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My 535 has 37500 miles on it. What is the normal oil consumption after driving 6000 miles (easy driving). My measurements show a loss of approx. 4%. is this normal?
 

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My 535 has 37500 miles on it. What is the normal oil consumption after driving 6000 miles (easy driving). My measurements show a loss of approx. 4%. is this normal?
Neither of our 535i's (2012 & 2014) consume any oil between the factory recommended interval.
 

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535i: I measure the volume of the oil I drain out. I change my oil about every 8k miles. My last oil change was at 54.5k miles, and I consumed about 850ml in 8300 miles. At 16.5k miles, I'd only consumed about 400ml in 6.8k miles. At 38.2k miles, I'd consumed about 700ml in 7.7k miles.

The service manager at the dealership I use says that's typical for an N55, and that a lot of their customers get a low-oil warning light right before the scheduled 10k or 11k mile oil changes.
 

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535i: I measure the volume of the oil I drain out. I change my oil about every 8k miles. My last oil change was at 54.5k miles, and I consumed about 850ml in 8300 miles. At 16.5k miles, I'd only consumed about 400ml in 6.8k miles. At 38.2k miles, I'd consumed about 700ml in 7.7k miles.

The service manager at the dealership I use says that's typical for an N55, and that a lot of their customers get a low-oil warning light right before the scheduled 10k or 11k mile oil changes.


It’s pretty sad that a $70,000 car is expected to consume oil due to poor engine design.


Sent from my iPad using Bimmerfest mobile app
 

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It***8217;s pretty sad that a $70,000 car is expected to consume oil due to poor engine design.


Sent from my iPad using Bimmerfest mobile app
The BMW V8's are usually the ones with the oil consumption problems. Most, if not all of those problems are caused by the intense heat in those engines baking and drying out the valve stem seals, and by varnish (deteriorated oil) causing the piston rings to stick in the closed position (against the piston, instead of against the cylinder wall).

The BMW in-line six's are generally happy motors. Although, some of the S54 engines (E46 M3) had oil consumption problems. But, some didn't, including mine.

High performance engines get hot. The two hottest parts of the engine are the piston and the exhaust valves.

On trick engines, the exhaust valves have liquid sodium inside the valve stems to effectively transfer heat up the stem and then into the cylinder head. Pistons are kept from melting by spraying the bottom of them with oil. Because pistons get so hot and they're typically made of aluminum, the clearance between the piston and the cylinder wall must be large enough to account for thermal expansion. But, that can cause some oil consumption when they're not near their maximum operating temperature.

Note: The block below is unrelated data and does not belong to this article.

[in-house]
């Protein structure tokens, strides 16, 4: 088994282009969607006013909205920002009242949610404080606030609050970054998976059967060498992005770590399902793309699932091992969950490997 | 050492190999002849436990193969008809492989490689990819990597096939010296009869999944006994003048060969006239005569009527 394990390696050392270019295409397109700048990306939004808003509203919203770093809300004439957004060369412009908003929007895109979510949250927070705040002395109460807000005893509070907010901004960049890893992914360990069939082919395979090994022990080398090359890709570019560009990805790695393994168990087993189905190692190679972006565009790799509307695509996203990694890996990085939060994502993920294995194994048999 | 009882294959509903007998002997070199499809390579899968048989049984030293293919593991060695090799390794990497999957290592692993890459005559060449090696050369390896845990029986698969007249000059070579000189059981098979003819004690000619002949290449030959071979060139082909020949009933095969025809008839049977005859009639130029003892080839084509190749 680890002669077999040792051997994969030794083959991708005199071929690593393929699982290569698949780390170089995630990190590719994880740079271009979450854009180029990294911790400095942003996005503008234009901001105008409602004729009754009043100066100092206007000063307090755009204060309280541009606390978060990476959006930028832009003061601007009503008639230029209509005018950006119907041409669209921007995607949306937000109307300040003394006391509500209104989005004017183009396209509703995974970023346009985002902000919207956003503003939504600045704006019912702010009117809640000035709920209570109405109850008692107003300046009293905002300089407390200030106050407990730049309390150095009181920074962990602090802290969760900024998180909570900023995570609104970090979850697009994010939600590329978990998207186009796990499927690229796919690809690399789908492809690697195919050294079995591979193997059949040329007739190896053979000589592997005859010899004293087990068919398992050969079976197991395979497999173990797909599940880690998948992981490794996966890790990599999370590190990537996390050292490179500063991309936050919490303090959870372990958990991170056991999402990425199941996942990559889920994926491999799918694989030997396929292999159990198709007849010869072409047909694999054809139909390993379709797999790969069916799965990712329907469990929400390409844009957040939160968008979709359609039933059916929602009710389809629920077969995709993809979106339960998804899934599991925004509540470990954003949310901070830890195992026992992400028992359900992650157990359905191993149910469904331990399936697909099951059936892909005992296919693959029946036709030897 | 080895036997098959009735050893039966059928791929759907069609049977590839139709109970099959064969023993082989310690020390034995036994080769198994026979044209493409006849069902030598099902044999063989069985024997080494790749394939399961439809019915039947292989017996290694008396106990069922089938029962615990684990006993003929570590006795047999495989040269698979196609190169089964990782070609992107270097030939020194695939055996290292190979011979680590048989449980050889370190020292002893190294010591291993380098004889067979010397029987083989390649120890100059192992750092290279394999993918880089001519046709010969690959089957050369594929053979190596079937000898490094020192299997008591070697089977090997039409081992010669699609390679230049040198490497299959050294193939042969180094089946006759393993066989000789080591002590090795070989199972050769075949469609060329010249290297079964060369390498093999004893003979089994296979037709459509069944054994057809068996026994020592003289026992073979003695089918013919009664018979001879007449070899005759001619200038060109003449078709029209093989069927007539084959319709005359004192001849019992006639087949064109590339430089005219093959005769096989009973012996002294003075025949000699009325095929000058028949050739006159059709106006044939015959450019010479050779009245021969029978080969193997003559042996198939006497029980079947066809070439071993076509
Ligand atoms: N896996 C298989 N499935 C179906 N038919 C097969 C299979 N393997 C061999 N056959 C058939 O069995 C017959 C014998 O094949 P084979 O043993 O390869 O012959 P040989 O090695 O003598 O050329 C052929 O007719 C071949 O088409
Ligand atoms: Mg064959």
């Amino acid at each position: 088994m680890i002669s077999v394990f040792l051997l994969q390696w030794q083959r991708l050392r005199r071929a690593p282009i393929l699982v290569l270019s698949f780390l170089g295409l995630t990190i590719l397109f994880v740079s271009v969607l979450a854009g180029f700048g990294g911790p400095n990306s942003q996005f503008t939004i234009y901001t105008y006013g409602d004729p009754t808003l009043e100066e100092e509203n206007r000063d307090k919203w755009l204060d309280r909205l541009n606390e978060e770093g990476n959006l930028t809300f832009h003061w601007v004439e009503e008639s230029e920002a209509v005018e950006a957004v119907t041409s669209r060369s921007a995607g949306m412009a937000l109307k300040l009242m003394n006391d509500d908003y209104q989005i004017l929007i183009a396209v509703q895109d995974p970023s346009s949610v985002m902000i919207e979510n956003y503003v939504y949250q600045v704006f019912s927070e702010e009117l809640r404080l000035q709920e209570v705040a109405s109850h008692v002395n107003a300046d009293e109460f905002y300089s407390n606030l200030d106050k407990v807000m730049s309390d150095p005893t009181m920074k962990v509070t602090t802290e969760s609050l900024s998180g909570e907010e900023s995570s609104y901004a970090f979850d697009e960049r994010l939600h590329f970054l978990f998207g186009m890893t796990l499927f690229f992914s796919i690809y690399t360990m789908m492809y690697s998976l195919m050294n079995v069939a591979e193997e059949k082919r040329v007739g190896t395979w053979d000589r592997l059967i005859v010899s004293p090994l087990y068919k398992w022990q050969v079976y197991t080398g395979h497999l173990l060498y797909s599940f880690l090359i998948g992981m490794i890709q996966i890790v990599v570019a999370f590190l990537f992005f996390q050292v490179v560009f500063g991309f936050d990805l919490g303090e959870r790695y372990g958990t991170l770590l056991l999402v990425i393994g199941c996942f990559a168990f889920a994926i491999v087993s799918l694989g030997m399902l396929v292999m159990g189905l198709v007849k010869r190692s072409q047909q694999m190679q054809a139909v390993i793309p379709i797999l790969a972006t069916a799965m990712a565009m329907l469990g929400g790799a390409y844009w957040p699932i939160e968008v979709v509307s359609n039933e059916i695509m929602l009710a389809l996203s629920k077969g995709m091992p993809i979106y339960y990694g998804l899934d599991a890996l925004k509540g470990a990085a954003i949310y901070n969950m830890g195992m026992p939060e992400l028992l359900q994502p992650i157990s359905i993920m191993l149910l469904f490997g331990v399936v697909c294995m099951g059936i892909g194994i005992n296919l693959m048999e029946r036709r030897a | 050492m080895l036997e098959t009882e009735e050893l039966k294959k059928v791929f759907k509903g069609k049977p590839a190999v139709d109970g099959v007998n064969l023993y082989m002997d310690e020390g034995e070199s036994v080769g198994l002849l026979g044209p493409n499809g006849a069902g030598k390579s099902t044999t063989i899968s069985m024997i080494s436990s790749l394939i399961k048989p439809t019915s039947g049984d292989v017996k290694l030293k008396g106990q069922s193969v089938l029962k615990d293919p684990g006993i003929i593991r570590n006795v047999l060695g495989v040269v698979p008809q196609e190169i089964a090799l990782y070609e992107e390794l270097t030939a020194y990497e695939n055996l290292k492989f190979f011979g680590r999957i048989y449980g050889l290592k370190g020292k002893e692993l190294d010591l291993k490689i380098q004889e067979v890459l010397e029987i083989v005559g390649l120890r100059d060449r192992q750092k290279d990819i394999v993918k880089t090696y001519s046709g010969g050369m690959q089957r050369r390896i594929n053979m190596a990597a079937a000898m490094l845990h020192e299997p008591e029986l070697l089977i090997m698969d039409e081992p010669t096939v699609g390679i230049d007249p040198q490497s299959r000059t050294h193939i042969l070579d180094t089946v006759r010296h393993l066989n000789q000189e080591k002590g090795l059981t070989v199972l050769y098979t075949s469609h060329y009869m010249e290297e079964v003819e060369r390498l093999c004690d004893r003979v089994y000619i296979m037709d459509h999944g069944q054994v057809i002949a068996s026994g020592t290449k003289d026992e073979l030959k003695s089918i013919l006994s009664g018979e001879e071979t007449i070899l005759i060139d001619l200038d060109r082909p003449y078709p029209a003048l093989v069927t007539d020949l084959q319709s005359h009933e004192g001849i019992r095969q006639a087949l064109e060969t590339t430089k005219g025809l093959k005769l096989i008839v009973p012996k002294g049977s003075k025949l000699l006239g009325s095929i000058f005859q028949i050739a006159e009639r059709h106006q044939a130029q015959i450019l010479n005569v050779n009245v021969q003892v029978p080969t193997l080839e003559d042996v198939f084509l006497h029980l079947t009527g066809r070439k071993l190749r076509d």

Turbocharges will also consume some oil. They also make the engine's performance higher, causing the pistons to get hotter, requiring greater clearances. High performance also means the engine is working harder for it's size, and will incur more wear. My oil consumption is steadily going up, now twice what it was when the engine was new but broken in. That means there's wear taking place.

Things are still better today than they were back in the old days. I worked in the courier office of a bank when I was back in college in the 1980's. They had about 15 Fords, about a dozen station wagons with V6's, and three vans with V8's. They all burned about a quart every 2000 miles using conventional oil. (My synthetic oil speech fell of deaf ears, as did my speech about tires lasting longer if you keep sufficient air pressure in them.) My parent's 1985 Mercury with a 5.0 liter V8 burned a quart of synthetic oil about every 2300 miles during break-in and about every 2800 miles after break-in. (Synthetic oil evaporates less, and protects against wear better.)

I had a 1976 VW Rabbit that burned a quart of oil every 300 miles before I got rid of it at 155k miles. At some point, I stopped changing the oil and just fed the engine the used synthetic oil out of my parent's Mercury.

Every time I buy a BMW, I ask myself "Is this one going to be an oil burner?" I'm zero for tree. (One of my four BMW's was in an unfortunate mishap, and not around long enough to get an oil change.)

The all-time Putzer fleet champion of oil economy (the inverse of oil consumption) is my lowly Chevy Cobalt with a 2.4 liter engine. It burned almost nothing up until about 100k miles, and now at 120k miles is only burning about 750ml of synthetic oil in 8000 miles. Those engines supposedly have a reputation for burning oil. But, GM didn't require synthetic oil for them, because Bill Bob says "I ain't gunna buy no car that needs $7 (per quart) oil."
 

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It’s pretty sad that a $70,000 car is expected to consume oil due to poor engine design.


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It's not poor engine design. It's virtually impossible to keep oil from getting past the rings. The oil is needed to lubricate the rings against the cylinder walls. The trick is to lubricate without letting oil past the rings.
 

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My 535 has 37500 miles on it. What is the normal oil consumption after driving 6000 miles (easy driving). My measurements show a loss of approx. 4%. is this normal?
Id say its better than normal. My 535i also consumes a tiny amount between changes. Id only worry if I had to top up between changes.
 
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